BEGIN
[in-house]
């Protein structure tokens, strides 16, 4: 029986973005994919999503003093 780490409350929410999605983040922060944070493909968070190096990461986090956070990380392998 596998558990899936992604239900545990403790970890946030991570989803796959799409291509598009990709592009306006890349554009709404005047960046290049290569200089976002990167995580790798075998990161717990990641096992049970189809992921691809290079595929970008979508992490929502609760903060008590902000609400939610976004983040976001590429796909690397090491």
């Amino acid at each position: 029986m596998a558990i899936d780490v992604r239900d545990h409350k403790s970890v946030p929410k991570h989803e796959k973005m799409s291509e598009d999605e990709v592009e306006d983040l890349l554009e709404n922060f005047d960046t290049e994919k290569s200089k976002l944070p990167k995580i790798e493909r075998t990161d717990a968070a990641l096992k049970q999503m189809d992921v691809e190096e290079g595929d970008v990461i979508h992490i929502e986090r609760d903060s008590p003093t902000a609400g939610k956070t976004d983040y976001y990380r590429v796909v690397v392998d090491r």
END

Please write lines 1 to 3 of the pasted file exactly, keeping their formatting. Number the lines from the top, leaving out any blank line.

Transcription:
[in-house]
């Protein structure tokens, strides 16, 4: 029986973005994919999503003093 780490409350929410999605983040922060944070493909968070190096990461986090956070990380392998 596998558990899936992604239900545990403790970890946030991570989803796959799409291509598009990709592009306006890349554009709404005047960046290049290569200089976002990167995580790798075998990161717990990641096992049970189809992921691809290079595929970008979508992490929502609760903060008590902000609400939610976004983040976001590429796909690397090491």
């Amino acid at each position: 029986m596998a558990i899936d780490v992604r239900d545990h409350k403790s970890v946030p929410k991570h989803e796959k973005m799409s291509e598009d999605e990709v592009e306006d983040l890349l554009e709404n922060f005047d960046t290049e994919k290569s200089k976002l944070p990167k995580i790798e493909r075998t990161d717990a968070a990641l096992k049970q999503m189809d992921v691809e190096e290079g595929d970008v990461i979508h992490i929502e986090r609760d903060s008590p003093t902000a609400g939610k956070t976004d983040y976001y990380r590429v796909v690397v392998d090491r």